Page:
Identifying And Establishing Brand Positioning And Values
The first step of the brand management process involves the brand manager to identify an untapped yet beneficial position in the market which can be tapped to counter the existing competition and build a good brand image for the long run. This is usually done using mental maps and positioning maps.
Once identified, the brand management team then works on building a core brand identity, brand associations, and brand essence.
Planning And Implementing Brand Marketing Programs
Once the positioning strategy is set, the next step involves the brand manager to actually plan and implement strategies to position the brand as planned. It further involves three steps –
- Choosing the brand elements brand name, logo, symbols, characters, packing, and tagline. These are usually the first things customers will come across before actually trying the product.
- Choosing the marketing activities and supporting marketing programs and the way the brand is integrated into them
- Leveraging secondary associations like the country of origin, the channel of distribution, etc. These are usually other entities that have their own associations. They result in lending their own associations to add to the planned positioning.
Measuring and Interpreting Brand Performance
The next step involves designing and implementing a brand equity measurement system which helps the brand managers measure and manage brand profitability. A brand equity measurement system is a set of research procedure designed to provide timely, accurate and actionable information about the concerned brand to the brand managers so they can make best possible tactical and strategical decisions to benefit the brand in the short as well as the long run.
Implementing this system requires marketers to complete these three steps –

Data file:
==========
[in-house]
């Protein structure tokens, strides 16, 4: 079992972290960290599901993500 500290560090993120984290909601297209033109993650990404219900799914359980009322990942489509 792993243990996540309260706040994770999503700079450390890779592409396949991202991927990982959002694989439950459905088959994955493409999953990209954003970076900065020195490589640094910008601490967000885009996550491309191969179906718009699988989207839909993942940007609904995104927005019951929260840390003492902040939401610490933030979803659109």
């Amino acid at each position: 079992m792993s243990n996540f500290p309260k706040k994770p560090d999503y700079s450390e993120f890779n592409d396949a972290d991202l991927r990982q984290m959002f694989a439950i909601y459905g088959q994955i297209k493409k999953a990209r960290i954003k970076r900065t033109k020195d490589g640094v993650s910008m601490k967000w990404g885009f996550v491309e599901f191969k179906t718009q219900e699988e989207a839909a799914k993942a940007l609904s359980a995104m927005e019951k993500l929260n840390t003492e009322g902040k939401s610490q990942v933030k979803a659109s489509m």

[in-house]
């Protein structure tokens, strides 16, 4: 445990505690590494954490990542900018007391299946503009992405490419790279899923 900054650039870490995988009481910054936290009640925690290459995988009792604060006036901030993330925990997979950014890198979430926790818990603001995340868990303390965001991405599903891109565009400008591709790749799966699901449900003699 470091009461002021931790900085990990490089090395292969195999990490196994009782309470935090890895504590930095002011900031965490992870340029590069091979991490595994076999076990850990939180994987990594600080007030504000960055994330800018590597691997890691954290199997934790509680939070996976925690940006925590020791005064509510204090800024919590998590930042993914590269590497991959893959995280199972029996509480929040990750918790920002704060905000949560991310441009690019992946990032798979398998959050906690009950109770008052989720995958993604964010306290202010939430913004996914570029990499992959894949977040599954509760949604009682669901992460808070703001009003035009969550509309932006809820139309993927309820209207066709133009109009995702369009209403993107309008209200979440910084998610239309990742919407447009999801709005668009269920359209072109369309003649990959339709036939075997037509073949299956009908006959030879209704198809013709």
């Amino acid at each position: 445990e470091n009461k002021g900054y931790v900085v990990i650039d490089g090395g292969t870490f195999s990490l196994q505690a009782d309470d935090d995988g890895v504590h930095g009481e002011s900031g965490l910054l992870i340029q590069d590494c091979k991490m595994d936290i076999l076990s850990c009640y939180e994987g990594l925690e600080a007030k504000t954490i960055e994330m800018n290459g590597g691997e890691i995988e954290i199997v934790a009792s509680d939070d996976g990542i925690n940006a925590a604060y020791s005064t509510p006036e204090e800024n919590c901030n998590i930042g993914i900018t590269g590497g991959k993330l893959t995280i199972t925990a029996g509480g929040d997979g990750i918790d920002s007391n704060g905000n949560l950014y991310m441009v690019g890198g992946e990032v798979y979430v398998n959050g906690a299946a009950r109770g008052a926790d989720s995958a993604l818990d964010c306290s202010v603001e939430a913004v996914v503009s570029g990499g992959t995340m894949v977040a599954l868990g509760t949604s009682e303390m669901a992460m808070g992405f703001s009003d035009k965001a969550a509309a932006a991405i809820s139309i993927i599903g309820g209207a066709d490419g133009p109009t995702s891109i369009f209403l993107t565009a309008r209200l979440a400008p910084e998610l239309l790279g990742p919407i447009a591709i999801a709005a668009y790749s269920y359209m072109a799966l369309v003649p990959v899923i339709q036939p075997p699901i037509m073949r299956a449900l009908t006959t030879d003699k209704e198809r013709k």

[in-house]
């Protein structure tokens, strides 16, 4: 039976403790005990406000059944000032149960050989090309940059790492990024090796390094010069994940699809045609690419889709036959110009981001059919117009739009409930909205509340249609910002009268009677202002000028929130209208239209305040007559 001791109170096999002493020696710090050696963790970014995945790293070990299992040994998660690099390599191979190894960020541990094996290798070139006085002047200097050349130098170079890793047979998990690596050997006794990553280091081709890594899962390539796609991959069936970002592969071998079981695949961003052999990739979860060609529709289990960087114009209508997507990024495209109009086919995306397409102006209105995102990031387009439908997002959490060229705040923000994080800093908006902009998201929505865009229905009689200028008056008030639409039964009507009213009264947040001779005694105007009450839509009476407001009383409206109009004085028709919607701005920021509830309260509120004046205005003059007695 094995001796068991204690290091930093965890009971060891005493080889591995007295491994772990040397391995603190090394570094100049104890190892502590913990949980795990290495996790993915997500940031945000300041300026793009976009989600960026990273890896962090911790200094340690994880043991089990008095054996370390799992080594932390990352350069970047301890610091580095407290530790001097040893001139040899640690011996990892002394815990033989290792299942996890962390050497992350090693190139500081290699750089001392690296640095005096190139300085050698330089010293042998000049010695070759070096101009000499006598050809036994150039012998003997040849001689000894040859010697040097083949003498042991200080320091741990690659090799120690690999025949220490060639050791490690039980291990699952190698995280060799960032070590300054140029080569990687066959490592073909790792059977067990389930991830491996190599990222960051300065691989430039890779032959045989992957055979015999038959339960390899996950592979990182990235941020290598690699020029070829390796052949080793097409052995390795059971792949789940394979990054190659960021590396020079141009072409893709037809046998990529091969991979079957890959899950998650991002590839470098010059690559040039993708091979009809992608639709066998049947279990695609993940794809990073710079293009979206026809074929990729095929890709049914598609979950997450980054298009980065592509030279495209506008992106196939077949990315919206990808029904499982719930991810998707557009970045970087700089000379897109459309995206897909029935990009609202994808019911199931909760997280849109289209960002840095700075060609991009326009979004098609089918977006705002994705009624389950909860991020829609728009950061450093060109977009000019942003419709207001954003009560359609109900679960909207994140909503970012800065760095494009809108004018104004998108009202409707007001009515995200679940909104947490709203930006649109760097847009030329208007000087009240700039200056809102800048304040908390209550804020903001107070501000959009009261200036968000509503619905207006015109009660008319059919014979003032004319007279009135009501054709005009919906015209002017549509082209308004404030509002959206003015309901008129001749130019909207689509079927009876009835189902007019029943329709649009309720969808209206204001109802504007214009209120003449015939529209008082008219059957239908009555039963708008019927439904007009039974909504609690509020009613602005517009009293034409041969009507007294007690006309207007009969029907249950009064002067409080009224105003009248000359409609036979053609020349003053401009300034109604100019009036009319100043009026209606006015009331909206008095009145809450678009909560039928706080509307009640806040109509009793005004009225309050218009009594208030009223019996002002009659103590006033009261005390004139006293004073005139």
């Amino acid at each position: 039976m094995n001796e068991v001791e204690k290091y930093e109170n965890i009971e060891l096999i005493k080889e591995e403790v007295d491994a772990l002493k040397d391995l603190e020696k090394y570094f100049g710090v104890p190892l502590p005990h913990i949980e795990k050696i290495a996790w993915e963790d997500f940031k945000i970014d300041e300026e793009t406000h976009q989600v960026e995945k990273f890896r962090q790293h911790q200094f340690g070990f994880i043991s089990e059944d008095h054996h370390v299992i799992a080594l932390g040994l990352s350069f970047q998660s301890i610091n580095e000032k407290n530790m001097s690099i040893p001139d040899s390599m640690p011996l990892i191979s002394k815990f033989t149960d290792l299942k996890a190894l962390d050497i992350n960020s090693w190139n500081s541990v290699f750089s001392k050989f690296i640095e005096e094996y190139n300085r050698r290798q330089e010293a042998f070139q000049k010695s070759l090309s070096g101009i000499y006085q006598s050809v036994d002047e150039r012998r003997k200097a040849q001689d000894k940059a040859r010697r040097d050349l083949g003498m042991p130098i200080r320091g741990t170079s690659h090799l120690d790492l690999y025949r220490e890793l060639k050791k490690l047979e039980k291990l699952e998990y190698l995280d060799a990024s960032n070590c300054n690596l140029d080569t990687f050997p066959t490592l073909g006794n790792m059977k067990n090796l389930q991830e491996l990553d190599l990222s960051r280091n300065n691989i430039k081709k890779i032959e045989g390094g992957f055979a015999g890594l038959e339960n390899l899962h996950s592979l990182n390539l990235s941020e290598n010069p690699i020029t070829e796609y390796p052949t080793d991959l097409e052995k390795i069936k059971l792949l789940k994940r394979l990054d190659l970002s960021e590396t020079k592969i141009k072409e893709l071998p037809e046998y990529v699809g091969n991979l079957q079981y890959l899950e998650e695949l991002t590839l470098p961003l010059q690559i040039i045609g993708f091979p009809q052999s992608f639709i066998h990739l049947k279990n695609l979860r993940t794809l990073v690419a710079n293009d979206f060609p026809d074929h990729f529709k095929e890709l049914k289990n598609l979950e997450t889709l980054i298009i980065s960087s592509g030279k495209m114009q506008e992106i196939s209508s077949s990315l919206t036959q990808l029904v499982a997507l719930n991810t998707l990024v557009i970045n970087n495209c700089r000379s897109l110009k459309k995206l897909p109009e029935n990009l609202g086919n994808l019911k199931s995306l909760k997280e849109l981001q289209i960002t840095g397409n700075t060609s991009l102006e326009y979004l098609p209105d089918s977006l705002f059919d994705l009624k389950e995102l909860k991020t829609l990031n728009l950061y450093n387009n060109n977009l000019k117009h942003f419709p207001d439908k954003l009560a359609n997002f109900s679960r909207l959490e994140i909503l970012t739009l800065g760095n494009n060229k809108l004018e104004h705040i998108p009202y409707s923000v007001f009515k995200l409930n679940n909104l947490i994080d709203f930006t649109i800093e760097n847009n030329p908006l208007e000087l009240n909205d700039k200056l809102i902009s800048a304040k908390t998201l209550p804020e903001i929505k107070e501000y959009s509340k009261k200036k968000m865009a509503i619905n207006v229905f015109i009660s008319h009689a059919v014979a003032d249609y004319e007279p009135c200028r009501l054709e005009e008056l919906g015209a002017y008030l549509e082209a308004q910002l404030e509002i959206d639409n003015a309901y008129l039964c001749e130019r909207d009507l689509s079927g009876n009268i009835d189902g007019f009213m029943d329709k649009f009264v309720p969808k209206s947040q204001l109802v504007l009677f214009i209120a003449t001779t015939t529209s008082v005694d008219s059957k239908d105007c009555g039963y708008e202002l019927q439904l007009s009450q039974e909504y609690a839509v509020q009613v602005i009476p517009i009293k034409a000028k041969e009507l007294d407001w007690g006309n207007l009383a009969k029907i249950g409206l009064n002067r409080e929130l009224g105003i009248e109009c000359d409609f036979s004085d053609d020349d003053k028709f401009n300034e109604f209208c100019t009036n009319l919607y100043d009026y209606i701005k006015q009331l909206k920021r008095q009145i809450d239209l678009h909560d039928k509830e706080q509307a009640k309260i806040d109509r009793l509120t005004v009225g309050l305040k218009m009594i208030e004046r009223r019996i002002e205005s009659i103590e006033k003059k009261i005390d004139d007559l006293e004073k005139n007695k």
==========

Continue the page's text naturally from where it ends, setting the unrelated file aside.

- Conducting Brand Audits: A brand audit is a comprehensive examination of the brand’s current position in the market with respect to its competitors. It involves assessing the strengths and weaknesses of the brands and providing suggestions on how to strengthen it.
- Designing Brand Tracking: Brand tracking involves the collection of brand-related information directly from the consumers on a routine basis over time, to measure the present health of a brand, both in terms of consumers’ usage of it and what they think about it.
- Establishing A Brand Equity Management System: It is a set of organizational processes designed to improve how the brand equity concept is understood within the company. This framework identifies sources and outcomes of brand equity and permits tactical guidelines as to how to build, measure, and manage brand equity.
Growing And Sustaining Brand Equity
Once the brand equity is built, the next step involves maintaining and expanding it to make sure that the brand continues to grow. This is usually a never-ending process and involves –
- Defining brand architecture: It includes defining general guidelines about the branding strategy and answers the what, why, where, who, and how about the brand structure and brand elements. It is made up of a brand portfolio – listing all the brands a company has to offer, and a brand hierarchy – listing the number and nature of common and distinctive brand elements across the company’s products.
- Managing brand equity over time: It involves taking marketing decisions with a long-term perspective of how such decisions will affect brand equity in the long run. It also involves managing the brand within the context of other brands as well as multiple categories, over time, and across multiple market segments
- Brand reinforcement and revitalisation: It is all about making tactical decisions which make sure that the customers have the desired knowledge structures so that the brands continue having its necessary sources of brand equity.
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A startup consultant, dreamer, traveller, and philomath. Aashish has worked with over a 50 startups and successfully helped them ideate, raise money, and succeed. When not working, he can be found hiking, camping, and stargazing.